It’s just a Skrillex song pasted on top of a Diplo song, but there’s something utterly involving about that angelic Bieber vocal against that oh-so-airy bed, his sibilant nothings a perfect pop confection made all the sweeter by being just slightly too slow. And if The Tough Alliance finally left its mark on the mainstream nearly a decade after their time, at least it happened. Yeah, that main lyric is weirdly vindictive, but if you’re paying attention to what Bieber’s saying instead of what’s happening to that baby-angel voice, you’re missing the point. Utterly laid back, it’s pure aesthetics, the joy of Skrillex’s rapturous (yeah, fuck you, rapturous) vocal processing without that aggro backbone he usually leans on. It’s the most asexual song Diplo’s popped out in recent memory, and it’s all the better for it. It’s the rare pop song that’s not an exhortation to anything at all. A tacky L.A. pool at just the right temperature to luxuriate in, pure simulacra, but for once we don’t have to freak out about it. No one cares if we fuck or not. Run that chlorine-soaked finger up my thigh. Stop, that’s plenty. Yeah.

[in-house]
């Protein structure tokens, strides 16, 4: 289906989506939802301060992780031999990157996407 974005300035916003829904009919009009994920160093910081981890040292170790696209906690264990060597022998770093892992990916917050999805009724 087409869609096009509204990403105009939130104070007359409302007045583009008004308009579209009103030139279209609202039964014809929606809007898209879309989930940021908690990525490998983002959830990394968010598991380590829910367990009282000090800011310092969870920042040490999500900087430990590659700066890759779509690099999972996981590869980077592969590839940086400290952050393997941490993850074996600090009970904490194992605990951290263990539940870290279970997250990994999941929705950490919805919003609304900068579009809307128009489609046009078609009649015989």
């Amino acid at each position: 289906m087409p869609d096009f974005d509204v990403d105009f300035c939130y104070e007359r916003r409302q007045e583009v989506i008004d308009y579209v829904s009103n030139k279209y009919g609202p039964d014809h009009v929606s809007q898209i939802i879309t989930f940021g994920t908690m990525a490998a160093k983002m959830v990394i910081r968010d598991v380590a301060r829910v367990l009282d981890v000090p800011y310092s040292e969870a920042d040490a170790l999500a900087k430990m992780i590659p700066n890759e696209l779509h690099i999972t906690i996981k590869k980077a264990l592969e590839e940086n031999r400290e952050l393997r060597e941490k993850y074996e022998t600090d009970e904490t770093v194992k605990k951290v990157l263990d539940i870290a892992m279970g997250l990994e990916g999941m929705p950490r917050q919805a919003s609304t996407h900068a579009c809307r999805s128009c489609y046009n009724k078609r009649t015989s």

Sicko Mobb

“Kool Aid”

[Self-Released]

It’s easy to get down about the situation in Chicago right now. But instead of paying attention to the internet commenters, take it from some dudes who are in it: haters make you greater. Despite the murderous cops and the neighborhood violence, it’s still possible to turn up. Sometimes that’s exactly what you need: a cruise in the coupe, more strains of weed than Kool Aid has flavors, and a sense, however fleeting, that you run shit. Watch out for the haters, but walk out in front of them with your head high and your style on fleek. Fuck ‘em.

Chief Keef

“Ain’t Missing You”

[FilmOn Music]